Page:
Free Jazzmeia

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Thursday May 25, 2017

From Texas Monthly

Free Jazzmeia
By: Nate Chinen

Whenever the sharp young singer Jazzmeia Horn is obliged to answer a question about her name’“and lately, the subject comes up often’“she invariably takes the conversation to church. To be more precise, the Golden Chain Missionary Baptist Church, in southeast Dallas, where her grandfather has been pastor for four decades.

‘Before I was born, my grandmother was the organist,’ recalls Horn one morning this past spring, over herbal tea at a cafe in Harlem. ‘She wanted to perform jazz and blues, but because she was the first lady, she was kind of pinned down. She wasn’t allowed to venture out and be a musician other than in the church.’

Horn pauses, as if to line up the point of the story just so. ‘She passed her gift to me by naming me Jazzmeia.’ Her pronunciation puts a stress on the second syllable’”‘jazz-me-uh’‘“though of course to friends and family it has always been ‘Jazz’ for short.

Say what you will about the notion of naming as destiny, which has its own Roman saying, ‘Nomen est omen.’ For the 26-year-old Horn, who began singing in the choir as a toddler, there’s no doubt that she was ordained as a musician at birth. Her gift and calling have since led her through the most rigorous vetting process available to a present-day jazz singer’“and now on to A Social Call (Concord/Prestige), the rangy, self-possessed major-label debut that could herald the next big voice in her field.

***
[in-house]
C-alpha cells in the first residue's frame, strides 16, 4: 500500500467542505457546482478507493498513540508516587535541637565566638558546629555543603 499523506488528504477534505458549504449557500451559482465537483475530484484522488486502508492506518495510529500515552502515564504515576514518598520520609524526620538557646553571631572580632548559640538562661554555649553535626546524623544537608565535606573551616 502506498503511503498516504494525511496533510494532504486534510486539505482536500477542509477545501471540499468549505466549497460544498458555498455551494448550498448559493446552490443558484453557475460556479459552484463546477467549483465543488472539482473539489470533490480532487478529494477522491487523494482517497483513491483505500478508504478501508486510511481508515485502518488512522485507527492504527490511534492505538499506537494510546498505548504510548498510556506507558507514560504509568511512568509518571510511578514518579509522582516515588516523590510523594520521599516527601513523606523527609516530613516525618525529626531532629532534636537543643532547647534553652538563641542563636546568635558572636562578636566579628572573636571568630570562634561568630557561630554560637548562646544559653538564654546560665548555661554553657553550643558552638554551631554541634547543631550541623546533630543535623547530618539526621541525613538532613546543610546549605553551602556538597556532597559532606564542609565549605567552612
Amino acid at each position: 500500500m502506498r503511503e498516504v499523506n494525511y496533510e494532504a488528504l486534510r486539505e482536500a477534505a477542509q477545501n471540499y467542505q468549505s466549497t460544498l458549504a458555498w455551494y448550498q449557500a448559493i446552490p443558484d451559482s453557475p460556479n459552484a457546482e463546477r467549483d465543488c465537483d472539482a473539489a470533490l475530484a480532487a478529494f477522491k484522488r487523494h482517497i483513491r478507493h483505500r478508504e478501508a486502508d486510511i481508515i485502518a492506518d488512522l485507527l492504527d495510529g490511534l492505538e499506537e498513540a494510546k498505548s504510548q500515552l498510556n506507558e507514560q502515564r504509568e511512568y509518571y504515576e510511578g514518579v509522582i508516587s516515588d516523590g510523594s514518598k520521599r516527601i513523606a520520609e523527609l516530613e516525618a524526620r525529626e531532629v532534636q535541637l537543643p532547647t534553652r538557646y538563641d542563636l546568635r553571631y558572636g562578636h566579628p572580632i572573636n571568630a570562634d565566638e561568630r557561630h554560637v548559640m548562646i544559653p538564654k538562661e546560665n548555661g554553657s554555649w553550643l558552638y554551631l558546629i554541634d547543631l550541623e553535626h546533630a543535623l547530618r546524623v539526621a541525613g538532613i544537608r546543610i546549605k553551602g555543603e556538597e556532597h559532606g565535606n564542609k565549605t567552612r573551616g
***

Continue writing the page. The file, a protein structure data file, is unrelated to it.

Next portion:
On the album’s ten cuts, Horn pointedly evokes a few great jazz voices of yore. In her clarion projection and pliable control, she summons Sarah Vaughan, her first and biggest influence. The mercurial spark in her phrasing, as well as her nimble scatting, points to Betty Carter’“whose calling card, ‘Tight,’ is the album’s lead single. Among the other touchstones are Carmen McRae, Nina Simone, Shirley Horn (no relation), and Ernestine Anderson, who sang on one of the first recordings of the jazz standard ‘Social Call.’…

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